By Suzanne Landry
Health Inspired Publishing, 306 pages, $29.95
Suzanne Landry used to deal with health problems, both in herself and in her children, and eventually got frustrated by doctors wanting to treat the symptoms, rather than figure out why so many problems existed in the first place. After doing some personal research, she realized that some dietary changes could have great impact, and so a new passion was born. Now she teaches cooking classes to students across the country and seeks to educate others about the benefits of a diet oriented towards whole foods.
The Passionate Vegetable, then, is her labor of love, a glossy cookbook of recipes bursting with vegetables, whole grains, and healthy sources of protein. Many of the recipes are vegetarian, but many feature lean sources of meat as well; there are truly recipes here for anyone who loves good food. Recipes are divided into breakfasts, a variety of salads, soups, grain dishes, beans, vegetables, entrees featuring meat or vegetarian protein, and healthy dessert options. Home chefs can choose from recipes like Mom’s Lemon Crepes, Rocky Road Rice, and Chocolate Coconut Bars. In addition, Landry provides general tips for cooking different kinds of beans and whole grains.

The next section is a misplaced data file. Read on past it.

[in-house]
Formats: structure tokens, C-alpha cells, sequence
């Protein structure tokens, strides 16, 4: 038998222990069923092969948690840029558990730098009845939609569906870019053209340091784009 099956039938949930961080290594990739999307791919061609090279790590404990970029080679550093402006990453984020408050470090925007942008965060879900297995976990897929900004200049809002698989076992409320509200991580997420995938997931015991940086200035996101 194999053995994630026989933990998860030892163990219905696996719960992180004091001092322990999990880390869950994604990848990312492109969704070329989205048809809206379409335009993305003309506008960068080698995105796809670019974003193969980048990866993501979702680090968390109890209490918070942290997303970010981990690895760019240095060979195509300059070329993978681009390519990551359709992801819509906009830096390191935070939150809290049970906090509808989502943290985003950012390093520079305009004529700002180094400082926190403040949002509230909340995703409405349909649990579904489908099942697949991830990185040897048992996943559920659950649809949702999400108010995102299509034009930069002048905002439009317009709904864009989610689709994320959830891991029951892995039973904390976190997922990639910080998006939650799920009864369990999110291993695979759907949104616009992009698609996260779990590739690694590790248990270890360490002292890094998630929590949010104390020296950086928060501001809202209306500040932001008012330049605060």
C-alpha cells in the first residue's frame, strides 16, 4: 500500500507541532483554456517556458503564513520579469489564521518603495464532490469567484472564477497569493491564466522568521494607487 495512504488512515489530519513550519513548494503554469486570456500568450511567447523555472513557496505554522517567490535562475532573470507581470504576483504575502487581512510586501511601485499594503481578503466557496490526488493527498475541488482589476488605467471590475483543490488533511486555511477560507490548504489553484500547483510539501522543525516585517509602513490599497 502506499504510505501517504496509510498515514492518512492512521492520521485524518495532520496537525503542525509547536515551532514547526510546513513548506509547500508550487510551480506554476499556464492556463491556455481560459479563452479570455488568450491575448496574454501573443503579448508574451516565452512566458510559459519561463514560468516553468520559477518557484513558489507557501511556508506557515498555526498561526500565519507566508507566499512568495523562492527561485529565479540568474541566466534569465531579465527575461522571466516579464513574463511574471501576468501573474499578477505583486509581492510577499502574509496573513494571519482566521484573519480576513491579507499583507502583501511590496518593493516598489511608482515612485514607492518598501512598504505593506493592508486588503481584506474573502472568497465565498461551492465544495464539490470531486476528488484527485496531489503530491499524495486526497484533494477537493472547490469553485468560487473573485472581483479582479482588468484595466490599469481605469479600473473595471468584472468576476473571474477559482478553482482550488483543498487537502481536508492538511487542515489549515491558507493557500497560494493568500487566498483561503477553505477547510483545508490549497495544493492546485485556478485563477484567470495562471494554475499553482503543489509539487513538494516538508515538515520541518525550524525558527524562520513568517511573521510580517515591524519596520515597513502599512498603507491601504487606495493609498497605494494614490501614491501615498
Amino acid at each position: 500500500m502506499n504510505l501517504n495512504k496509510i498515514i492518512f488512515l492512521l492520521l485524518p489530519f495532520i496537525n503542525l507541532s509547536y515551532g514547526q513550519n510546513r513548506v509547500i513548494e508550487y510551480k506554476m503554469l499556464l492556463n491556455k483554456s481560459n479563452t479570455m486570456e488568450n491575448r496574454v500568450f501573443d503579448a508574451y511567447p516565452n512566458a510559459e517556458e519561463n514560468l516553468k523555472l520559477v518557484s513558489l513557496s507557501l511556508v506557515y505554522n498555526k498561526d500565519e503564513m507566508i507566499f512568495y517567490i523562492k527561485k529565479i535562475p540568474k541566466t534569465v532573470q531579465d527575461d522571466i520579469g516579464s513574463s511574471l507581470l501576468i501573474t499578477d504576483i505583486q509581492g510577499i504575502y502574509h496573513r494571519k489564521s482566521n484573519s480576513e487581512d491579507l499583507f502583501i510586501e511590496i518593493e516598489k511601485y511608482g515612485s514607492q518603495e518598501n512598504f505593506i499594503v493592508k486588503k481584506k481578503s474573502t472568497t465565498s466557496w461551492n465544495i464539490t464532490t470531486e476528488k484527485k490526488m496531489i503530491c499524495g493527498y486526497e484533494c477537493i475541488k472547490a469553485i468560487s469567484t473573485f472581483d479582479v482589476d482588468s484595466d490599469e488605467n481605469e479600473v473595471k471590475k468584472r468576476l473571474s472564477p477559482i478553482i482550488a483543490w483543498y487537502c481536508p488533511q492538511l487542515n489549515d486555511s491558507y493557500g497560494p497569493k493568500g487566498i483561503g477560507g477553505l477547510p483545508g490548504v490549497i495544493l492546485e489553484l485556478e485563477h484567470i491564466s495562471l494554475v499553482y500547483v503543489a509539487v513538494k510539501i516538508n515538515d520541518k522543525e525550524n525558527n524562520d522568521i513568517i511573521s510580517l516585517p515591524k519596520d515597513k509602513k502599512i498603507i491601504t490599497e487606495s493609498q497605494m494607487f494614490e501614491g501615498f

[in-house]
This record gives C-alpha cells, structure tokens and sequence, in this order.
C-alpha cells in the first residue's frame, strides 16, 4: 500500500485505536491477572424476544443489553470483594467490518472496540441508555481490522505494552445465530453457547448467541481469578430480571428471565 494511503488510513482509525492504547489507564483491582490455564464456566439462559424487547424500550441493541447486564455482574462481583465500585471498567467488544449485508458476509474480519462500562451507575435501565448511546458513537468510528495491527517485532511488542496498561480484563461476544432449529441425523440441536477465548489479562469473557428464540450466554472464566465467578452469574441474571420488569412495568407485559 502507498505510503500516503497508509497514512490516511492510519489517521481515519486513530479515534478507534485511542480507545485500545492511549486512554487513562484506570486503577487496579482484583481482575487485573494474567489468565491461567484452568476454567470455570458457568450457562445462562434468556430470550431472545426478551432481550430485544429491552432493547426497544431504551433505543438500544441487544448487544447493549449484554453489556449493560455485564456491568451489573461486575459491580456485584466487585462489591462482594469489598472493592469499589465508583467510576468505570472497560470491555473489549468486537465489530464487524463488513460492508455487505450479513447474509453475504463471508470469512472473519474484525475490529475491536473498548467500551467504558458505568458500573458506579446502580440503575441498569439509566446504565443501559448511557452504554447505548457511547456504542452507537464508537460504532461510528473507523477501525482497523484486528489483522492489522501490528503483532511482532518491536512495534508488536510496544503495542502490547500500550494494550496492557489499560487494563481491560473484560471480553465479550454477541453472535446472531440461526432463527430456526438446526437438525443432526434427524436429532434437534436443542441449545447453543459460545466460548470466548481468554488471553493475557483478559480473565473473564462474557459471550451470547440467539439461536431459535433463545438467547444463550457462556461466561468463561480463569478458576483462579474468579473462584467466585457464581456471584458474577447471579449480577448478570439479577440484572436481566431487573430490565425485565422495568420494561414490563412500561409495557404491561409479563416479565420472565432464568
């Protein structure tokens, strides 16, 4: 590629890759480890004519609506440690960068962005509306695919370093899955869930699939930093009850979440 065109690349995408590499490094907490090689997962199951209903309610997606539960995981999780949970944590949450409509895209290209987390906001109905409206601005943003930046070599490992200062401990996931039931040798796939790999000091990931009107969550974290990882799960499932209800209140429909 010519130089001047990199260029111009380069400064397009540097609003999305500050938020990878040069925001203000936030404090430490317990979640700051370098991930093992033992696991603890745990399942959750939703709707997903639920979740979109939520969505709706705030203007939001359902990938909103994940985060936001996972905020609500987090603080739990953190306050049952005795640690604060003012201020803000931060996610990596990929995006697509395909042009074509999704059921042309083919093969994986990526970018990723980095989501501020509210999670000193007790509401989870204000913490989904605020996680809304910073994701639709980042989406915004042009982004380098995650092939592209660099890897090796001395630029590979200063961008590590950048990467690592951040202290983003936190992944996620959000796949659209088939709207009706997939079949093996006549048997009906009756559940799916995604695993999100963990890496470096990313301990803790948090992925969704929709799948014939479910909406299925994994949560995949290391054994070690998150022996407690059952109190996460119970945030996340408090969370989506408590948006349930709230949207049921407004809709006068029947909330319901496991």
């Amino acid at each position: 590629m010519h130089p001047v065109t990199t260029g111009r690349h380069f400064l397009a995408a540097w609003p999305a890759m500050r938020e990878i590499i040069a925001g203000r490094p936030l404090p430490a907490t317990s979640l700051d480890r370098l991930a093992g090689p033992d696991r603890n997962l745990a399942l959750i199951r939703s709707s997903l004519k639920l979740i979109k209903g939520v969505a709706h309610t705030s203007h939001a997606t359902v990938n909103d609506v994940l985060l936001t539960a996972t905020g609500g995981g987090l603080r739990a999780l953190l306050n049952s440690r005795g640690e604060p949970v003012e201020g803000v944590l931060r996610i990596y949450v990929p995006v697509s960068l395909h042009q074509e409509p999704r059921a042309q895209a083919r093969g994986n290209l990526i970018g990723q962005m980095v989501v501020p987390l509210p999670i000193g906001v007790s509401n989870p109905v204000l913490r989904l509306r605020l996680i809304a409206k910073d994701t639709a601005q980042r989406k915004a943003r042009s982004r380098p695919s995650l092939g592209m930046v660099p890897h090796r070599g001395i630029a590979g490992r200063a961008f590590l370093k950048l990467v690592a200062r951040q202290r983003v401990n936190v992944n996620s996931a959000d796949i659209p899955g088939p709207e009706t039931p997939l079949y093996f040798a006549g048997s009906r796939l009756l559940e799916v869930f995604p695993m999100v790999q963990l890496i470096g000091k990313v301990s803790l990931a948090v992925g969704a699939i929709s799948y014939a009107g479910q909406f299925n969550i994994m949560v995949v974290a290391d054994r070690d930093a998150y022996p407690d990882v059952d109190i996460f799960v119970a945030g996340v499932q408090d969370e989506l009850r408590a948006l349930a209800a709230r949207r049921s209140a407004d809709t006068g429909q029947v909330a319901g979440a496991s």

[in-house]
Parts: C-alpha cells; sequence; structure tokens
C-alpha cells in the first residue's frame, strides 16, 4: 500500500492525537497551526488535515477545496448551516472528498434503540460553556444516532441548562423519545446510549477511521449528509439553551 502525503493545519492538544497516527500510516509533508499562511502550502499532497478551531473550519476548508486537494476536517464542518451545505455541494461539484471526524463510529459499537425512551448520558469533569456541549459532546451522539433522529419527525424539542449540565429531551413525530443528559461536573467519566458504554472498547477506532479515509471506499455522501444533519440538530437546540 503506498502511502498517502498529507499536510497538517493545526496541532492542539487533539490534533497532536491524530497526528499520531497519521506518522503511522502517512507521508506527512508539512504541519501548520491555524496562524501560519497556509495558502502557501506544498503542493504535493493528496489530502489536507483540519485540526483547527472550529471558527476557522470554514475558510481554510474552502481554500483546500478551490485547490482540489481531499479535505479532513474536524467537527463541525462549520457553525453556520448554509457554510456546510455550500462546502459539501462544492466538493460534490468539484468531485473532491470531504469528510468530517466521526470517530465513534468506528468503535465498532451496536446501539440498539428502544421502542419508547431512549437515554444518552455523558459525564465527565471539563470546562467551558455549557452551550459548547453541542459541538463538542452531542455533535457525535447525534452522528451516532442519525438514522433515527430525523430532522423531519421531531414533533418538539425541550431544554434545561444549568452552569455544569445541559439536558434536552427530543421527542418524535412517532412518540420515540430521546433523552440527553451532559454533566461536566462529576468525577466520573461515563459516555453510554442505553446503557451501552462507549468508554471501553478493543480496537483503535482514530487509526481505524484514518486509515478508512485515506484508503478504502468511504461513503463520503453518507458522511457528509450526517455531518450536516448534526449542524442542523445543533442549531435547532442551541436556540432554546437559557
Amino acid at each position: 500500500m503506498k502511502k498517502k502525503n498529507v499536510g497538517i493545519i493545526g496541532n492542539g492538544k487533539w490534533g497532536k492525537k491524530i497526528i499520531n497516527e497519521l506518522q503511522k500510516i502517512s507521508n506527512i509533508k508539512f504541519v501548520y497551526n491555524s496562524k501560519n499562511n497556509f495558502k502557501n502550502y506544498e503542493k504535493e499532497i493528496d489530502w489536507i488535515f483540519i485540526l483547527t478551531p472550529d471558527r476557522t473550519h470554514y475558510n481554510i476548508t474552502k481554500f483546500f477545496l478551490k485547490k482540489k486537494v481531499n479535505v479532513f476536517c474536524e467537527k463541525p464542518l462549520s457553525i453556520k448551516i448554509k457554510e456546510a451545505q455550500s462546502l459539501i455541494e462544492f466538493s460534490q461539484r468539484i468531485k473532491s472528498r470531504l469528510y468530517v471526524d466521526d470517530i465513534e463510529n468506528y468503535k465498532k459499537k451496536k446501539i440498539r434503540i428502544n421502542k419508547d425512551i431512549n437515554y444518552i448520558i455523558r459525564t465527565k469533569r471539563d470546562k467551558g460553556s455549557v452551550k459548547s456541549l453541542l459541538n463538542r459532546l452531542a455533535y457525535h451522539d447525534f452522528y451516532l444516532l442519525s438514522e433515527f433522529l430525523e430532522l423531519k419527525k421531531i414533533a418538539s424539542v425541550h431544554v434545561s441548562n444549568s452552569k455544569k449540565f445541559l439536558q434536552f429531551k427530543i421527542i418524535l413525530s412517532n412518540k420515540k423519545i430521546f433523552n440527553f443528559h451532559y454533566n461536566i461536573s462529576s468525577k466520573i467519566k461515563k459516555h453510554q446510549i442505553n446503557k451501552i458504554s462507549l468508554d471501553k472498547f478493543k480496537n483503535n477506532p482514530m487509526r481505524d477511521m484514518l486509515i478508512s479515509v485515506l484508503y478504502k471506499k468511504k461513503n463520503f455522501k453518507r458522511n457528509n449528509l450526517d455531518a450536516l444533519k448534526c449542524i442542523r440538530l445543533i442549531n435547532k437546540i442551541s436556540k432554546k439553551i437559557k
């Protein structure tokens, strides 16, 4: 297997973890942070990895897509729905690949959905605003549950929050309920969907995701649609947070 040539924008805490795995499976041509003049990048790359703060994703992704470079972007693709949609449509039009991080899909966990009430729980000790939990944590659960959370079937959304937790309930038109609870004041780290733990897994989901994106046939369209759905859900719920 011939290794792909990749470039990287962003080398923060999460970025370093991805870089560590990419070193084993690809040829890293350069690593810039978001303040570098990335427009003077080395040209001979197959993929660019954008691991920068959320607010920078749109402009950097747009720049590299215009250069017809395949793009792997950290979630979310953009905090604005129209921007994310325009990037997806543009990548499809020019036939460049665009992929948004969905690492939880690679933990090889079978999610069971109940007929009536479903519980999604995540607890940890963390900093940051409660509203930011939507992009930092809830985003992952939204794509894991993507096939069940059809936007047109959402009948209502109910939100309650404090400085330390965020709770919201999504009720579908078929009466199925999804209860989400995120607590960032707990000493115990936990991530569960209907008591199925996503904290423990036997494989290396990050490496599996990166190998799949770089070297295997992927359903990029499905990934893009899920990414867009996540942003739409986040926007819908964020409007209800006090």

“What we eat has far more influence upon our health than any other single factor in our lives.”
The first few sections of the book are where Landry’s passion for helping others choose a healthier diet shines through. Readers are provided with a crash course in general nutrition: organic foods, dairy products, carbohydrates, fats, sugars, antioxidants, enzymes, and meal planning information is provided, as well as tips on how to make the transition from a standard American diet to one centered around whole foods. Her recipes sound delicious and most are relatively simple to prepare, and the accompanying photos will make your mouth water. Also fun are the “Bites of Insight” included with most recipes. Here Landry offers tips and factoids; some readers may be disappointed that several of these are repeated throughout the book, some three times or more, but most probably won’t even notice.
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